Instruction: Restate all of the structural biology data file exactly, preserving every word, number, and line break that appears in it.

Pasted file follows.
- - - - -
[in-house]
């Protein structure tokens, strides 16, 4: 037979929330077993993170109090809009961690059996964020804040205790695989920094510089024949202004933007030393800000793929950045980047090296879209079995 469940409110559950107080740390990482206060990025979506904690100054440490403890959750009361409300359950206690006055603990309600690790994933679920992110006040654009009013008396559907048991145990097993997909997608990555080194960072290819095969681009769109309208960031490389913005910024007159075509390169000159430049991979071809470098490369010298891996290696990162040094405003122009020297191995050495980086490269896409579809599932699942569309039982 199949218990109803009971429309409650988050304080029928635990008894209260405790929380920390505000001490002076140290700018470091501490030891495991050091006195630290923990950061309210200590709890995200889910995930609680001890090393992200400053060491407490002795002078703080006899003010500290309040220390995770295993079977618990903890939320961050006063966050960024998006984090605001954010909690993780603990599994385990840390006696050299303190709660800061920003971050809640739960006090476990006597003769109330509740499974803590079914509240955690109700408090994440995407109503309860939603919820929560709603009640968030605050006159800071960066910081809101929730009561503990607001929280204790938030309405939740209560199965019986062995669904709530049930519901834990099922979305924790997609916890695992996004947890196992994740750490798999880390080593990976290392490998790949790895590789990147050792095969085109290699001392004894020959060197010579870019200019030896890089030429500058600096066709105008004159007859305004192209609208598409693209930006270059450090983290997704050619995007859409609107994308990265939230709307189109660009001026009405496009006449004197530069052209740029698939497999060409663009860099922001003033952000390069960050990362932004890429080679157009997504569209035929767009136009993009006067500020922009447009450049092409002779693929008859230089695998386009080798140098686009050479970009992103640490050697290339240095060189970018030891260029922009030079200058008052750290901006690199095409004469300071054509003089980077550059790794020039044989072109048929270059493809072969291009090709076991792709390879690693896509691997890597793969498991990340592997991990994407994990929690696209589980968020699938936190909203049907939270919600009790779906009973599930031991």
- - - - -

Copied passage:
[in-house]
């Protein structure tokens, strides 16, 4: 037979929330077993993170109090809009961690059996964020804040205790695989920094510089024949202004933007030393800000793929950045980047090296879209079995 469940409110559950107080740390990482206060990025979506904690100054440490403890959750009361409300359950206690006055603990309600690790994933679920992110006040654009009013008396559907048991145990097993997909997608990555080194960072290819095969681009769109309208960031490389913005910024007159075509390169000159430049991979071809470098490369010298891996290696990162040094405003122009020297191995050495980086490269896409579809599932699942569309039982 199949218990109803009971429309409650988050304080029928635990008894209260405790929380920390505000001490002076140290700018470091501490030891495991050091006195630290923990950061309210200590709890995200889910995930609680001890090393992200400053060491407490002795002078703080006899003010500290309040220390995770295993079977618990903890939320961050006063966050960024998006984090605001954010909690993780603990599994385990840390006696050299303190709660800061920003971050809640739960006090476990006597003769109330509740499974803590079914509240955690109700408090994440995407109503309860939603919820929560709603009640968030605050006159800071960066910081809101929730009561503990607001929280204790938030309405939740209560199965019986062995669904709530049930519901834990099922979305924790997609916890695992996004947890196992994740750490798999880390080593990976290392490998790949790895590789990147050792095969085109290699001392004894020959060197010579870019200019030896890089030429500058600096066709105008004159007859305004192209609208598409693209930006270059450090983290997704050619995007859409609107994308990265939230709307189109660009001026009405496009006449004197530069052209740029698939497999060409663009860099922001003033952000390069960050990362932004890429080679157009997504569209035929767009136009993009006067500020922009447009450049092409002779693929008859230089695998386009080798140098686009050479970009992103640490050697290339240095060189970018030891260029922009030079200058008052750290901006690199095409004469300071054509003089980077550059790794020039044989072109048929270059493809072969291009090709076991792709390879690693896509691997890597793969498991990340592997991990994407994990929690696209589980968020699938936190909203049907939270919600009790779906009973599930031991």